But the recent revelations about National Security Agency surveillance could complicate Washington’s battle against hacking.
Former government contractor Edward Snowden told the South China Morning Post that the U.S. government has been hacking into computers in China and Hong Kong since 2009. Snowden said these operations were targeted at businesses, students and officials from the Chinese University of Hong Kong.
Witnesses at Tuesday’s hearing include James Lewis, director of the technology and public policy program at the Center for Strategic and International Studies, Susan Offutt, chief economist of applied research and methods at the Government Accountability Office, and former Sen. Slade Gorton (R-Wa.), a member of the Commission on the Theft of American Intellectual Property.
Also slated to testify is Larry Wortzel, commissioner at the U.S.-China Economic and Security Review Commission. That group has urged lawmakers to investigate China’s cyber espionage campaign against U.S. government and industry, as well as consider penalties for companies that benefit from stolen IP.
In other technology happenings, the Privacy and Civil Liberties Oversight Board will hold a public meeting on Tuesday to discuss government surveillance. The meeting will be an important test of whether the new privacy agency and its recently confirmed chairman, David Medine, will be able to influence policy-making.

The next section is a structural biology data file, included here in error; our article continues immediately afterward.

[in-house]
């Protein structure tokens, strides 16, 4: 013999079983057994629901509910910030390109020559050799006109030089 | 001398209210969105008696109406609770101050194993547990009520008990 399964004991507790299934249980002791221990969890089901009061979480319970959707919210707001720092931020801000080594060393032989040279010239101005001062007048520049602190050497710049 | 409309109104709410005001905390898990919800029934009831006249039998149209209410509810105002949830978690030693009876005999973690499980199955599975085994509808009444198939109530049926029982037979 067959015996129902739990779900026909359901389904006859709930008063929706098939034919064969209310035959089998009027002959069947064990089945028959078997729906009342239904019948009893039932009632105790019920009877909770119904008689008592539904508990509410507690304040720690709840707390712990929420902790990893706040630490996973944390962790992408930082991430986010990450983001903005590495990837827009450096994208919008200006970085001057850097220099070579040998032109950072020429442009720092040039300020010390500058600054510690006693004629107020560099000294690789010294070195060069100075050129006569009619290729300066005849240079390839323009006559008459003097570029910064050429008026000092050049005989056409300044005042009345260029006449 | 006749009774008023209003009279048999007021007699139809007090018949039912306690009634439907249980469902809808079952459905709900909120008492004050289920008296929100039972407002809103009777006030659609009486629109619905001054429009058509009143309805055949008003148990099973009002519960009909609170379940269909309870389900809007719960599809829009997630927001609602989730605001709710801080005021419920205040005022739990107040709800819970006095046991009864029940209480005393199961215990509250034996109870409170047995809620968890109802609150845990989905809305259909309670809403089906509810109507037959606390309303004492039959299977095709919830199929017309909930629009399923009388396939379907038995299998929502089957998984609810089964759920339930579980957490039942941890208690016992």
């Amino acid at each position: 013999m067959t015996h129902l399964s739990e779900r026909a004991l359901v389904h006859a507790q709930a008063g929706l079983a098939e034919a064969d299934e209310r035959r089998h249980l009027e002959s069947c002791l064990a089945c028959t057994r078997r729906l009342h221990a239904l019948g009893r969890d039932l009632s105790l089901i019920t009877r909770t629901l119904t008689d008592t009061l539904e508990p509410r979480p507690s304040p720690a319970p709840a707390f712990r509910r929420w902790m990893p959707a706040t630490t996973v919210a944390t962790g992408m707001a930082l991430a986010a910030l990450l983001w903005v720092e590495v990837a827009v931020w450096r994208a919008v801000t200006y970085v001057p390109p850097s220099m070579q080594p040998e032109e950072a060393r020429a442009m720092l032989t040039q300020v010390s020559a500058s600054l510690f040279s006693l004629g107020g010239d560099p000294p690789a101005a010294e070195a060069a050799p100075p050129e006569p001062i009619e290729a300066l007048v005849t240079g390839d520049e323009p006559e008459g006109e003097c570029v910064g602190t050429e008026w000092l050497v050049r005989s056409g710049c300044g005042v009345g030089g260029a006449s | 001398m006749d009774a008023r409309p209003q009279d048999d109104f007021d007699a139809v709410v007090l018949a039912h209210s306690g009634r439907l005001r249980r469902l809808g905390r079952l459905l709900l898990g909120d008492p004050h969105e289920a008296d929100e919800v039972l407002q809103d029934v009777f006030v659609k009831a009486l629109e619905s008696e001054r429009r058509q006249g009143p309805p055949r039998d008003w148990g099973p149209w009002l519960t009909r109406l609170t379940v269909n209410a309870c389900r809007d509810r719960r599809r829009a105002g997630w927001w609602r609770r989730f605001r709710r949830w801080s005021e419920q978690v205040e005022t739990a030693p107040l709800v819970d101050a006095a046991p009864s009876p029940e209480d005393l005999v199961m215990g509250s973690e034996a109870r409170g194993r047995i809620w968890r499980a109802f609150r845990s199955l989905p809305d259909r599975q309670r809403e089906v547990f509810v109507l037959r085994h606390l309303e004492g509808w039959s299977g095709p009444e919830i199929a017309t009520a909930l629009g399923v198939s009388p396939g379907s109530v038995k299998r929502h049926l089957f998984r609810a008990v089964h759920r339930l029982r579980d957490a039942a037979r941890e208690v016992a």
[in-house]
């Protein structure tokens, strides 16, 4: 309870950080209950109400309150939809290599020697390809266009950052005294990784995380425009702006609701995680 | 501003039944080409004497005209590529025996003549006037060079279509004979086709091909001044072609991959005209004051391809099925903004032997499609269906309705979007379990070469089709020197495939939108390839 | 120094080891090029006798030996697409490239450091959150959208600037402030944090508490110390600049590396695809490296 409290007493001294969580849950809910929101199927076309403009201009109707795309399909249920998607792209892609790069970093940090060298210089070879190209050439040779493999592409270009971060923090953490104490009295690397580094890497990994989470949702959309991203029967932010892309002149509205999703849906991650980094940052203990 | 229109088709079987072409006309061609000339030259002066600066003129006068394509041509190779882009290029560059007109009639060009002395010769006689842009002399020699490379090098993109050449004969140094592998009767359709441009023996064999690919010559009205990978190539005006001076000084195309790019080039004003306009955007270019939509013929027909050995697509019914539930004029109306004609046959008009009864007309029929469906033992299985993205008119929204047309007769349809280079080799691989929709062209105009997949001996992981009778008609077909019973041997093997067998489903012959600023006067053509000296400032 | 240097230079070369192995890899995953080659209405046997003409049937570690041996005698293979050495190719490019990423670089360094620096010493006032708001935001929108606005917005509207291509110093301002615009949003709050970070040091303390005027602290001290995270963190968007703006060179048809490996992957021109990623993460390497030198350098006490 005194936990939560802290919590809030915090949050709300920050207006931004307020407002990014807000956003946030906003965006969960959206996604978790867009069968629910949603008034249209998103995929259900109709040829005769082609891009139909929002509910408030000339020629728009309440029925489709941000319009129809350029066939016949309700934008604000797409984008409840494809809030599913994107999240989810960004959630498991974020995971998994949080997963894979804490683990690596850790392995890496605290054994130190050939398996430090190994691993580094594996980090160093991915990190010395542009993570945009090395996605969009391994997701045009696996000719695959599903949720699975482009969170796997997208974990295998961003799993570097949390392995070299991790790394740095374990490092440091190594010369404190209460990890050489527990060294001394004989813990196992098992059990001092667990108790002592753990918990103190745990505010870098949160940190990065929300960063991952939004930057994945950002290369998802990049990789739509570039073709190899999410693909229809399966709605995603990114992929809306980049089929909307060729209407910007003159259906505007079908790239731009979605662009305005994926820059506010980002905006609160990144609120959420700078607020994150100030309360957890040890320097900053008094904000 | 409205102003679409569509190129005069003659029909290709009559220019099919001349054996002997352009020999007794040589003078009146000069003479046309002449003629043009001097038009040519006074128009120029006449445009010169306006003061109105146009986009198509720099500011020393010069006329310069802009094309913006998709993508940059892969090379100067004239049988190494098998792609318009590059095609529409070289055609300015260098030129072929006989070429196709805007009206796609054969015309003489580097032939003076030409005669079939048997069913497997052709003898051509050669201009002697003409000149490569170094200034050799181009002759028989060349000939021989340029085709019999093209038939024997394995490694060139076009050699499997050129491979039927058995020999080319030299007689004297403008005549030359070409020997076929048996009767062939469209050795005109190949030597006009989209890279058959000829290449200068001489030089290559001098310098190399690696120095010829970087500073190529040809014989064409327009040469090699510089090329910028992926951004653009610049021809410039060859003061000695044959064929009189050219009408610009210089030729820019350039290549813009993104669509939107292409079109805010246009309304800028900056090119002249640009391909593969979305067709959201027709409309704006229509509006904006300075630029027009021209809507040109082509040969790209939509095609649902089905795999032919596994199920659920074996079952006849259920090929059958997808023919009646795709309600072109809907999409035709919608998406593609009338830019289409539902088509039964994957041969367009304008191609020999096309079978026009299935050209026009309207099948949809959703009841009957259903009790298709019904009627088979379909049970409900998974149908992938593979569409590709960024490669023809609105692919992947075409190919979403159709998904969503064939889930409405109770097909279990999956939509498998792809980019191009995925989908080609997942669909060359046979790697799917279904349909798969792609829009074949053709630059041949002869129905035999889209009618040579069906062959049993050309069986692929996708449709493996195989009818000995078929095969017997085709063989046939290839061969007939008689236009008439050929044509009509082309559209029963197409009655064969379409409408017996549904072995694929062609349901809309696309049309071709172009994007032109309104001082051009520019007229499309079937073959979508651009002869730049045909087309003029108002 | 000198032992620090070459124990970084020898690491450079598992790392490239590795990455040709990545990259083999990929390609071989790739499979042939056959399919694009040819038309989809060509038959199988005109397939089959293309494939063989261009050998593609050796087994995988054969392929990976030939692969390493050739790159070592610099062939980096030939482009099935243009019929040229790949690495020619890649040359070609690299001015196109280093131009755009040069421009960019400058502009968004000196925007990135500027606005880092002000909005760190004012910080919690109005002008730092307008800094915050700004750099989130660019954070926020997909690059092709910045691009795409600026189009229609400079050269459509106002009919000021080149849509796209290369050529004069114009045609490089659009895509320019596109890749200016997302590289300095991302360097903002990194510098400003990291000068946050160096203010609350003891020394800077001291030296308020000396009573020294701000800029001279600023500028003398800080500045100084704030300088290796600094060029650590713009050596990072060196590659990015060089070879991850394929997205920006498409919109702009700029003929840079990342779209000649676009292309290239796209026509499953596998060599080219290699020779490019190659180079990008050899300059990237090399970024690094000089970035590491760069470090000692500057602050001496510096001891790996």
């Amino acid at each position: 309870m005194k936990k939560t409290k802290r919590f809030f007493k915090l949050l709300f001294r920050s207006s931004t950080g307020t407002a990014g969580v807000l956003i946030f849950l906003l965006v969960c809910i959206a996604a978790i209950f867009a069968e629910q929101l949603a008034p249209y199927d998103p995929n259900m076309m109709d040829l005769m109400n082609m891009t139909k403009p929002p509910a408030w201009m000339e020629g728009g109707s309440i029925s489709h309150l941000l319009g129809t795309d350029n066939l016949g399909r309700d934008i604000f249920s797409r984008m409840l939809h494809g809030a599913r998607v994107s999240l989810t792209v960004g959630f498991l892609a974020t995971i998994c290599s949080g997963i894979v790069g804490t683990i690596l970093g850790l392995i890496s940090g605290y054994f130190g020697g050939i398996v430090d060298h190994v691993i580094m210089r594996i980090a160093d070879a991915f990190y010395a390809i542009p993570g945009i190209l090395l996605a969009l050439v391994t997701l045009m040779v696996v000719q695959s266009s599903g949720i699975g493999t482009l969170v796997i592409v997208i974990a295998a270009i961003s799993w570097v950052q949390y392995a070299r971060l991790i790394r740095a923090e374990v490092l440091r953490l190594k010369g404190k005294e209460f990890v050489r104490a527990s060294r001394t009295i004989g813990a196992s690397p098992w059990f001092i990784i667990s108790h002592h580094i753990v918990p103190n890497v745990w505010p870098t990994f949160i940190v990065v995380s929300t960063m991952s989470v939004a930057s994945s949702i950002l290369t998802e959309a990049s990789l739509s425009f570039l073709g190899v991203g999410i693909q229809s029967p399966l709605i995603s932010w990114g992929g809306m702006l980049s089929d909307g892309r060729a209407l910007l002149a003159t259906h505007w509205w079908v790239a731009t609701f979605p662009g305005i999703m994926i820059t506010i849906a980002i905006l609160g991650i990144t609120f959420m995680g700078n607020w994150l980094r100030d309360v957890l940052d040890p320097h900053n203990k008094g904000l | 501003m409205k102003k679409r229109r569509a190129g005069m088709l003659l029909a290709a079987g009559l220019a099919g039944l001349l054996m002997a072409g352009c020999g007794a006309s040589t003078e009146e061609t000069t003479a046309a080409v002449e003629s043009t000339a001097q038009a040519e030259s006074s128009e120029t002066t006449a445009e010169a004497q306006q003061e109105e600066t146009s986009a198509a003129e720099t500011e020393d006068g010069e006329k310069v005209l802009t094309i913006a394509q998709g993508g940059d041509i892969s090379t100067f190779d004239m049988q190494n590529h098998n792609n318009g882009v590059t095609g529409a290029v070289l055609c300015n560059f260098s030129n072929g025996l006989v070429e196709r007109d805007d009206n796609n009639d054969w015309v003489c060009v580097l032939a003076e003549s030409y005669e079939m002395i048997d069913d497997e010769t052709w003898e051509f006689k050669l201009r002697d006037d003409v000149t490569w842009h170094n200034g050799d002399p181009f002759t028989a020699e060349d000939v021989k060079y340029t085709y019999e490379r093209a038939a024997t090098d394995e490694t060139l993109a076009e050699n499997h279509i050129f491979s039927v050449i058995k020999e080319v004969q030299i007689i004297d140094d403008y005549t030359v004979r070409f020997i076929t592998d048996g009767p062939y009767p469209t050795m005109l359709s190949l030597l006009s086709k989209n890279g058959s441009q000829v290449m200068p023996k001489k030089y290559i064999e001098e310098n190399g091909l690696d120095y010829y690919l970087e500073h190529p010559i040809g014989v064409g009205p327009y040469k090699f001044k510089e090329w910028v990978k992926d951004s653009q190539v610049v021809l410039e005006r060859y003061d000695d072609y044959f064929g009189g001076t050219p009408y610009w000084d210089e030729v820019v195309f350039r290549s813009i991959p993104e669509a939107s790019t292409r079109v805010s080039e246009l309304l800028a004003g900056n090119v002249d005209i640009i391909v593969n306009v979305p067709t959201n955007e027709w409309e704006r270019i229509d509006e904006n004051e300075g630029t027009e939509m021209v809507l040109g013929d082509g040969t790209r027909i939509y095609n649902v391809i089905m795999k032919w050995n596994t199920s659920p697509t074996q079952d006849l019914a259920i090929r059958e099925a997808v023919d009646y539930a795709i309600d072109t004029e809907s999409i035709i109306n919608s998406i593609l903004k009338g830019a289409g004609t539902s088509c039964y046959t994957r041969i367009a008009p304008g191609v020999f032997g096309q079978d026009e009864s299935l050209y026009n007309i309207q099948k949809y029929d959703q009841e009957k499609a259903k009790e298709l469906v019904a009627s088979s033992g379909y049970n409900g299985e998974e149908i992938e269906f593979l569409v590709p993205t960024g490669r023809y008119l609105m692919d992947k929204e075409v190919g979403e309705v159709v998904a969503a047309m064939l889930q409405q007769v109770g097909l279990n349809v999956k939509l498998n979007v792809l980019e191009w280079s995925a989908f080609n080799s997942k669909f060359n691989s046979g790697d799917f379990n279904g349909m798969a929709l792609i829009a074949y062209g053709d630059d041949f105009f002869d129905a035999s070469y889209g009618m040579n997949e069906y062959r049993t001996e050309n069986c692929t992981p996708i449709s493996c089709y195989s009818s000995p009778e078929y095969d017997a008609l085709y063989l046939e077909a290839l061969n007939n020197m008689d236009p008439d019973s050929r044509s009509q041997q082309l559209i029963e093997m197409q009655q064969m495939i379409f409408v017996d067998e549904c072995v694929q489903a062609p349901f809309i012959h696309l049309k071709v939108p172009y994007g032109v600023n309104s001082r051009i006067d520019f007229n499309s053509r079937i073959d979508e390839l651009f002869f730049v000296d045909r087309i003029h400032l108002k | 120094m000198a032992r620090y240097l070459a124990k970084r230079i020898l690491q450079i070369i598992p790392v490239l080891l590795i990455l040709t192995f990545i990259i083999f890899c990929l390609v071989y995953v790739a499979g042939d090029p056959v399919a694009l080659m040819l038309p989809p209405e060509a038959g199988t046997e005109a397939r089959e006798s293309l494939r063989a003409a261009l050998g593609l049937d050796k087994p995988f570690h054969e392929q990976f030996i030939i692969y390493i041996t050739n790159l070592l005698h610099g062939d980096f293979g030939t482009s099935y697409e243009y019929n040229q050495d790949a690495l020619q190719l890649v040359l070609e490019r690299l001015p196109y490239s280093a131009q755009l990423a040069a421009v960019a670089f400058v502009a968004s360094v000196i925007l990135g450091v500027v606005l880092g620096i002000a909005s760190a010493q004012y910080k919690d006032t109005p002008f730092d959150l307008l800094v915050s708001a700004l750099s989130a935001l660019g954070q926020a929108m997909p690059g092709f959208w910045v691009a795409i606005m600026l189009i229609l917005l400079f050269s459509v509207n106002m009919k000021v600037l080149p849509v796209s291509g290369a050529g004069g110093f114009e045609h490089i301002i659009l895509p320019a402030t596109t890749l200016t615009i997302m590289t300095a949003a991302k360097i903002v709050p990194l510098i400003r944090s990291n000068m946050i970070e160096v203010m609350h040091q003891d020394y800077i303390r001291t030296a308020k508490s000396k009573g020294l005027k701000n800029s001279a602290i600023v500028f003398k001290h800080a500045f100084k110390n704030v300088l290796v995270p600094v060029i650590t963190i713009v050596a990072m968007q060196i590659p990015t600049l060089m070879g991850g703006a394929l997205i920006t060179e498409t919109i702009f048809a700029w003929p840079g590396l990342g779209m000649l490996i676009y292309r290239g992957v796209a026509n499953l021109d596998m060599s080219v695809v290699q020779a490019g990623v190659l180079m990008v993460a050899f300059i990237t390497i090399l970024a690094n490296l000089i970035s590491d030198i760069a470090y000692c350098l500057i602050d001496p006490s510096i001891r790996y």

The Senate Commerce, Science and Transportation Committee on Wednesday will hold a hearing on robocall scams. Lawmakers will examine the harm of fraudulent calls, the effectiveness of law enforcement and regulations in combating them and the potential for technological solutions.
Rep. G.K. Butterfield (D-N.C.) and former Rep. Edolphus Towns (D-N.Y.) will discuss minority media ownership and participation on Tuesday afternoon at a conference hosted by the Minority Media and Telecommunications Council. The council’s conference also includes a Wednesday morning panel discussion with Jessica Rosenworcel and Ajit Pai of the Federal Communications Commission.
On Wednesday, the Hudson Institute will host a lunch discussion about net neutrality rules. The speakers will be former FCC Commissioner Robert McDowell, Federal Trade Commission Commissioner Maureen Ohlhausen and Verizon Vice President of Public Policy Craig Silliman.
The House Homeland Security Committee’s subpanel on Emergency Preparedness, Response and Communications will examine how social media is changing response and recovery efforts during disasters at a Tuesday hearing.
Witnesses include Shayne Adamski, senior manager of digital engagement at the Federal Emergency Management Agency, Suzanne DeFrancis, chief public affairs officer at the Red Cross, and Albert Ashwood, director of the Oklahoma Department of Emergency Management.